We’ve all been there. You’re starved, and whatever it is that you are presently consuming just tastes so good that there is no question you’ll eat until it’s gone.
Maybe you were working out in the yard for hours, or had a very long workout, and your body is ready to replenish itself and the worst part — the food available is just oh, so good!
And then there are times you just want to devour a carton of ice cream, or a bag of chips, out of boredom or some other need for emotional fulfillment.
Overeating here and there won’t make too much of an impact on your diet. If you’re pretty good most of the time, that extreme fullness you feel afterward will tell your brain to avoid such unpleasant, bust-a-gut situations in the near future.
However, if you’re prone to indulging too much too often, the health consequences will stack up against you, similar to that 10-level Dagwood sandwich you just consumed with a 2-liter bottle of soda.
Cravings are more a product of the mind than of the stomach, and a nasty pattern can set in whereas a snacking habit can become all too easy and an unhealthy crutch. Snacking in between meals is where many people get in trouble with their diet. Grocery stores and big-box retailers enable overeating with their enormous containers of tasty treats loaded with fat, sugar and carbohydrates.
And everybody’s idea of a bowl of cereal is different. Some think of a small bowl with a small portion of milk. Others may pour in 1/3 of a box and a quart of milk.
Portion control can take the guesswork out of figuring how much of some food item you can consume at a given time.
First you need to determine if your goal is weight loss, or weight management.
This is a good time to consult a physician, who will be able to provide you with a good daily calorie count for your goals.
Product information (nutrition) labels on your food containers will help you determine what portion will best suit your health needs.
I’ve found that by doing multiple portions at snack time, I can trick my body into thinking I’ve consumed more food. Nuts and dried fruit are a particular favorite, and a small serving of pretzels or some other carbohydrate can get me through a few hours, no matter how active I am.
I’ve also heard some people have had success with portion control plates. They remind me of cafeteria trays, with little insets for each food item. I can see how they would work, I just could never get over the relation to school lunches, even though most of mine were luckily quite enjoyable.
Small food scales can work well for those who like to weigh out certain items, and I’ve heard they work well for determining the right amount of proteins for each serving. Remember — if you’re using lean protein, your servings are not quite as critical, but if there is a great deal of fat involved — pork or beef products — the serving size needs to be closely monitored.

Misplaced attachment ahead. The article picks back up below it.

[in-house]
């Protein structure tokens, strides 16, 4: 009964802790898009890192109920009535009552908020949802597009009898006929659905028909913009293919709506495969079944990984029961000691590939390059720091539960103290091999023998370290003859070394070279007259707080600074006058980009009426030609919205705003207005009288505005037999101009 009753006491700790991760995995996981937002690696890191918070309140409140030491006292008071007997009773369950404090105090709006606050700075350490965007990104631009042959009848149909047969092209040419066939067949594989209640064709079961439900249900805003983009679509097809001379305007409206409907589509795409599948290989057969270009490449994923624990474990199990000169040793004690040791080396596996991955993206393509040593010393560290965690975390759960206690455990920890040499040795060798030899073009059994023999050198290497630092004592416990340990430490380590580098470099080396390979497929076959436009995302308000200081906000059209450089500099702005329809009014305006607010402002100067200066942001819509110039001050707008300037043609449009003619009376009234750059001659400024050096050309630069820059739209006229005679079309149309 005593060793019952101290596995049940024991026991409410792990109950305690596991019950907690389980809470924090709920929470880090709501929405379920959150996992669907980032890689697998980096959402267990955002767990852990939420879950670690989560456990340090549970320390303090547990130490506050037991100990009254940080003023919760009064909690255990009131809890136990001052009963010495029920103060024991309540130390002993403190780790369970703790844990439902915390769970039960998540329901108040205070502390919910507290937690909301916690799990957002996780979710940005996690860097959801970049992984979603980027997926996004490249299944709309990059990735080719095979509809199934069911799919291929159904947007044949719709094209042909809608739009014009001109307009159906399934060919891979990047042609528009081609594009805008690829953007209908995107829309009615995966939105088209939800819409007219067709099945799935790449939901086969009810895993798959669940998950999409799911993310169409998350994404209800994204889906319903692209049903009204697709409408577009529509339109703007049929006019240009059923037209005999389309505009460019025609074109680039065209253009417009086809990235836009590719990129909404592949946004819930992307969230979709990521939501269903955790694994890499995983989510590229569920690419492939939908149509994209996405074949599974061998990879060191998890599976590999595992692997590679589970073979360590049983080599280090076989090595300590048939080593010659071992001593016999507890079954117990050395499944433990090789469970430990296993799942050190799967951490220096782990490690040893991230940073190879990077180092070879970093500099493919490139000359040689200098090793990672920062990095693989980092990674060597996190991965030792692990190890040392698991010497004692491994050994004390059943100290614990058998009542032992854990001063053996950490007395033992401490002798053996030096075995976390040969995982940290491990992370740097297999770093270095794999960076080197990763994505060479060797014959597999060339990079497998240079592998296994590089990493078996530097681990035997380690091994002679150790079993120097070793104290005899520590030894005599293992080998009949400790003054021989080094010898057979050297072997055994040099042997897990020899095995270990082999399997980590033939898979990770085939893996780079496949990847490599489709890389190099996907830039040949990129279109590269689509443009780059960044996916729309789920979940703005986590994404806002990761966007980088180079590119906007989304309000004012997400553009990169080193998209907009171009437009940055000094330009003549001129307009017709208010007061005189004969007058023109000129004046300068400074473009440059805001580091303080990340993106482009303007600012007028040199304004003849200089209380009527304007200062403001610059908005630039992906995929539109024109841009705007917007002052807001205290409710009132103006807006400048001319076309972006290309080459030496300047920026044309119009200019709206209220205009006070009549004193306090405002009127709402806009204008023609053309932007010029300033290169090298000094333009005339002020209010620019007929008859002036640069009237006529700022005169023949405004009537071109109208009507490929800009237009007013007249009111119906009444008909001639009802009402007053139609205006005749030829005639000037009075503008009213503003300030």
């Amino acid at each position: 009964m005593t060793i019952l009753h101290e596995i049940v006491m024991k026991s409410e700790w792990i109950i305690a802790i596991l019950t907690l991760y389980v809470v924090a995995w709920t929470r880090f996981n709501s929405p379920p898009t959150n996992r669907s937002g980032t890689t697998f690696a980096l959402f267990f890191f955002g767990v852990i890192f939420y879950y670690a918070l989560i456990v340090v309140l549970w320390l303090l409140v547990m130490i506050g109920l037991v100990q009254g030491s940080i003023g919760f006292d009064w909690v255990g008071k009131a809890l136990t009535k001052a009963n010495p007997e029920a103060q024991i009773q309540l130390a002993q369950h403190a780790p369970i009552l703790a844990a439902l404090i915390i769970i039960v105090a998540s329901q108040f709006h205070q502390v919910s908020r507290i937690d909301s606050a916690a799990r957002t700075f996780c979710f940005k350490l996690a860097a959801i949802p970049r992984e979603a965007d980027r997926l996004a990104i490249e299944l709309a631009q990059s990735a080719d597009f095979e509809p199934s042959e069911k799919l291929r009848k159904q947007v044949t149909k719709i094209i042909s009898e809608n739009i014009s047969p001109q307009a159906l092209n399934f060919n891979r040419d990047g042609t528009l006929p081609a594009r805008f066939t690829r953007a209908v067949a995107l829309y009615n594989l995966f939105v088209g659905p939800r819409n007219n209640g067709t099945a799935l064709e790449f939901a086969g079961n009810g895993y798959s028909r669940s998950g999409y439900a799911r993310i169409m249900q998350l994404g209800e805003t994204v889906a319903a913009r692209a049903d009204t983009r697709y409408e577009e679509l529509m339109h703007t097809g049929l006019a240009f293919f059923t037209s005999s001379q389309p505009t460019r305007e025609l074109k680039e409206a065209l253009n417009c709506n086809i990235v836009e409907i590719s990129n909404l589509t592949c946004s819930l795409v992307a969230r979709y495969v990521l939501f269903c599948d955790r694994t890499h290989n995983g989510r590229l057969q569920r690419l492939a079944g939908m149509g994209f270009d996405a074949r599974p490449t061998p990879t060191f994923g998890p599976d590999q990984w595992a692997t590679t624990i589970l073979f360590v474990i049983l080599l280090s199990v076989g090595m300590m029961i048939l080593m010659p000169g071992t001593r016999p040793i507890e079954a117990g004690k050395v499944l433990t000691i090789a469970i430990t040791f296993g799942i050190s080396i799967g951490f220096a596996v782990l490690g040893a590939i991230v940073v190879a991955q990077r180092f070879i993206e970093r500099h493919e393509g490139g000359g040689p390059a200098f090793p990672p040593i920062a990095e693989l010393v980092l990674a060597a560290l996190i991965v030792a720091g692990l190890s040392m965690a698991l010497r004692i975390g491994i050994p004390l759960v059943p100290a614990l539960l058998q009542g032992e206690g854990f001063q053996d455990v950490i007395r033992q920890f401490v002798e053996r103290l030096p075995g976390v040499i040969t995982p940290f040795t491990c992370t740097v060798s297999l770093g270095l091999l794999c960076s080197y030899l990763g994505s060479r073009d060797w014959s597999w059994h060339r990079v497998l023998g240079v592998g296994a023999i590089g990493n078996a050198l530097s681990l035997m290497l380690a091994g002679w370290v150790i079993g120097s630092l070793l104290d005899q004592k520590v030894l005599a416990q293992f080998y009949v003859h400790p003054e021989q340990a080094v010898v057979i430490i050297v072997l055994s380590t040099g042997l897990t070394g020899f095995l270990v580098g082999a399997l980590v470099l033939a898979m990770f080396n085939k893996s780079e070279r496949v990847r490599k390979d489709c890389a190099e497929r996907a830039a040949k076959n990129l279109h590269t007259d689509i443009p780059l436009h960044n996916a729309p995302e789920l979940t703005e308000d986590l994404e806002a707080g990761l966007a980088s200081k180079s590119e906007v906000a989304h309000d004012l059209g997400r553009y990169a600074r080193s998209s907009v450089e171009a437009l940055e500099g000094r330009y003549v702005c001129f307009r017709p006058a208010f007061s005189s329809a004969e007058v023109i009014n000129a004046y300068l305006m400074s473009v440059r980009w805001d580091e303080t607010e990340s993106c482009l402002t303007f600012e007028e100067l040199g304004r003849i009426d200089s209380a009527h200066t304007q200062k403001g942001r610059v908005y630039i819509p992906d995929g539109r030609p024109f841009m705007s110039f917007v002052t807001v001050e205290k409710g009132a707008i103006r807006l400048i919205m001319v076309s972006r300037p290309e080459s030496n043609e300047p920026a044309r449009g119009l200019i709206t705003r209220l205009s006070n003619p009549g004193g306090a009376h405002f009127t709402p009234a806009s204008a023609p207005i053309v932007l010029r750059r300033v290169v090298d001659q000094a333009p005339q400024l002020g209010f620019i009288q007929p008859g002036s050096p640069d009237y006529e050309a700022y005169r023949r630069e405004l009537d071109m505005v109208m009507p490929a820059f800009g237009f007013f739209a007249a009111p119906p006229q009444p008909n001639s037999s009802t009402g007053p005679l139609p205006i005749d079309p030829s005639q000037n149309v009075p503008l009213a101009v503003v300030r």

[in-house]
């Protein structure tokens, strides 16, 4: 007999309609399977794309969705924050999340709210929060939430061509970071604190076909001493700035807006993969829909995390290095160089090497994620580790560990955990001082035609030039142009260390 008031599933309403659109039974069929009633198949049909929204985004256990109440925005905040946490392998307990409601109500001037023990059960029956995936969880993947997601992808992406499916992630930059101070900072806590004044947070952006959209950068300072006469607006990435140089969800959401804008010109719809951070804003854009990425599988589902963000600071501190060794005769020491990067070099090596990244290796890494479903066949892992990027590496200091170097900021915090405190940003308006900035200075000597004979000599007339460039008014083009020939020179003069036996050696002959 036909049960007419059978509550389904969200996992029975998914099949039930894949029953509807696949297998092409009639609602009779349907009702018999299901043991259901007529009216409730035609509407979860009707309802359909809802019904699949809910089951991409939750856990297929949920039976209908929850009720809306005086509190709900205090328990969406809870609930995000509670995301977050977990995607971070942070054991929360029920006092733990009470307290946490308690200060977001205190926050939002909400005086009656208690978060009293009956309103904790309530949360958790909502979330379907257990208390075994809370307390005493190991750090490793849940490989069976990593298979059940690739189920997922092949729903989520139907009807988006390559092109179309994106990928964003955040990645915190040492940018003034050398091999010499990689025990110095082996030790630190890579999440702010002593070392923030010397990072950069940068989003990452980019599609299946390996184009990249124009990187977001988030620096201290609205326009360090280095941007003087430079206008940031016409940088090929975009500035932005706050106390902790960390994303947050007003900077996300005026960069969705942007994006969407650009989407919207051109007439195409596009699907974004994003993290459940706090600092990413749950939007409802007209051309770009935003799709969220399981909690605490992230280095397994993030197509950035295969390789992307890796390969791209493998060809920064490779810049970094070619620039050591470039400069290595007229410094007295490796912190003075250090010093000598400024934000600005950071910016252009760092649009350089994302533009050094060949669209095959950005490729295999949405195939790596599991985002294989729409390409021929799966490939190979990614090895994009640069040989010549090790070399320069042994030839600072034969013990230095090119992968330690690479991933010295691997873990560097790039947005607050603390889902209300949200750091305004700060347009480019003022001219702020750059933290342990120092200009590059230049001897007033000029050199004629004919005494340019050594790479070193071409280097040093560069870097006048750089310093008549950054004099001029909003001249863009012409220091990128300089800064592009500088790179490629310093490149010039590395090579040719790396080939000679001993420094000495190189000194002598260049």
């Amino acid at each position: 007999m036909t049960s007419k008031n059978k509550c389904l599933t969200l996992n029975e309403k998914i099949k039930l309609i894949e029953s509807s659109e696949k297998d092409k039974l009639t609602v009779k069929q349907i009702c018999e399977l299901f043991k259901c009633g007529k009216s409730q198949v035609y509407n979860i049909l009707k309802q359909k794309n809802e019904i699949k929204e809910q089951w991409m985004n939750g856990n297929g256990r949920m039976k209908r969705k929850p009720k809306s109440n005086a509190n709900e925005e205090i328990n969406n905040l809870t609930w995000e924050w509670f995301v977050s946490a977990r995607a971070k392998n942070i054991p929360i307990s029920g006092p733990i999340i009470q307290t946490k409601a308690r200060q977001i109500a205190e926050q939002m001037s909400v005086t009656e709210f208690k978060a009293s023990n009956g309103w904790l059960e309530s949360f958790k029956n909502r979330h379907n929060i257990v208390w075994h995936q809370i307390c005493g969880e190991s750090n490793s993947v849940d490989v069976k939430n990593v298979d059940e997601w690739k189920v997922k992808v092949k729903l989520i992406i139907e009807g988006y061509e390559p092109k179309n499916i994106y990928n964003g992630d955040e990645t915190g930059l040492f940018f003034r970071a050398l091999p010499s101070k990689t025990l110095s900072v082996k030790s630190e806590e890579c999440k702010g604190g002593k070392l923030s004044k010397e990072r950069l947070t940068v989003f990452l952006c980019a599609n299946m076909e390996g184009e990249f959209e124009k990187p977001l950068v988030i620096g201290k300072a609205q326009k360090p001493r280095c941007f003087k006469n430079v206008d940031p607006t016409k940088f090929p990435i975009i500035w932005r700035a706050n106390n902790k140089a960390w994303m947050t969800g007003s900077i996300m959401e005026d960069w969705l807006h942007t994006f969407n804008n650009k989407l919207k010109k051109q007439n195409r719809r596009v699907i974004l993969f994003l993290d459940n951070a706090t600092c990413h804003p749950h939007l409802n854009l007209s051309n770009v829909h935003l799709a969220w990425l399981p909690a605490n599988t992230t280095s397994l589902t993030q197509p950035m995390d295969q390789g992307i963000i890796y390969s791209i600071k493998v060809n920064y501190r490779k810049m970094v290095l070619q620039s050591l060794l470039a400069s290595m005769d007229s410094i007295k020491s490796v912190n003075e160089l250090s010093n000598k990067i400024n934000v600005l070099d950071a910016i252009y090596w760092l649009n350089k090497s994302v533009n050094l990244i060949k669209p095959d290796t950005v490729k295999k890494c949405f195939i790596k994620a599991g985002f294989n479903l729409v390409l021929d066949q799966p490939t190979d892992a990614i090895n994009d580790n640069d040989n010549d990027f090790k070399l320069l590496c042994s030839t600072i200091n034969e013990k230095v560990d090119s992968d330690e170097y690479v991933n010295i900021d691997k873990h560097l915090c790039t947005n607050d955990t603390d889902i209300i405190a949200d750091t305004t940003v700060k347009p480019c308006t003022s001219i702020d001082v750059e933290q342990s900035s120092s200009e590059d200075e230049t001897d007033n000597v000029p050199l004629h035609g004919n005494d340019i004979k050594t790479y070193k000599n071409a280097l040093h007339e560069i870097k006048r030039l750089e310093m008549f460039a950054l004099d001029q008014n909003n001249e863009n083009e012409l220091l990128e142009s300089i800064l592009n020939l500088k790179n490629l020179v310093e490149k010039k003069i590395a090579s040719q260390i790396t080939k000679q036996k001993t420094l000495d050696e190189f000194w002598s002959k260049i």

Wrapping your mind around portion control can be daunting. The best way to success is to gradually reduce your caloric intake, and steadily decrease the unhealthy snack size while increasing the healthy alternatives. Try some celery or carrot sticks in place of some of those tortilla or potato chips. When I’m craving something salty, celery works well, and baby carrots have a good sweetness to them when something of that order is needed.
Another good trick I learned deals with eating out. By and large, the portions served by most restaurants are way more than a normal person needs to consume in one meal. Add in bread, chips and salsa or peanuts as well as an appetizer, and the limit has been far exceeded.
Most of the times I go out to eat, I will portion at least half my plate to take home, or the wife and I will split an entree. Gone are the days when restaurants frowned upon sharing an order, but it has become much more commonplace, and as long as you and your spouse can agree on something from the menu, it can be a money saver as well.
Vacations can be a diet buster as well, unless a little forethought is undertaken. I’ll use snack baggies to organize my granola, oatmeal and snack items. Once we are away from home, I can just retrieve one from the pantry and it’s also a great timesaver and avoids messy prep.
I would be remiss by not including water intake when talking about portion control. The Mayo Clinic suggests an adequate intake (AI) for men is roughly about 13 cups (3 liters) of total beverages a day. The AI for women is about 9 cups (2.2 liters) of total beverages a day.
While needs vary among different people, regular water intake will give you that full feeling, so when you are snacking or consuming a meal, you’ll feel fuller quicker. A good tip is to drink a glass of water before a meal, meaning that “full” message will be sent to your brain while you’re still eating.
It’s amazing what a little “mind over matter” logic can do for the human body. Whether you’re a control freak or not, I bet you’ll find that life is simpler when your take the guesswork out of your portion size.
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Jerry Hitchcock can be reached at 664-8176, Ext. 2017, via email at firstname.lastname@example.org, or follow him on Twitter at HitchTheWriter.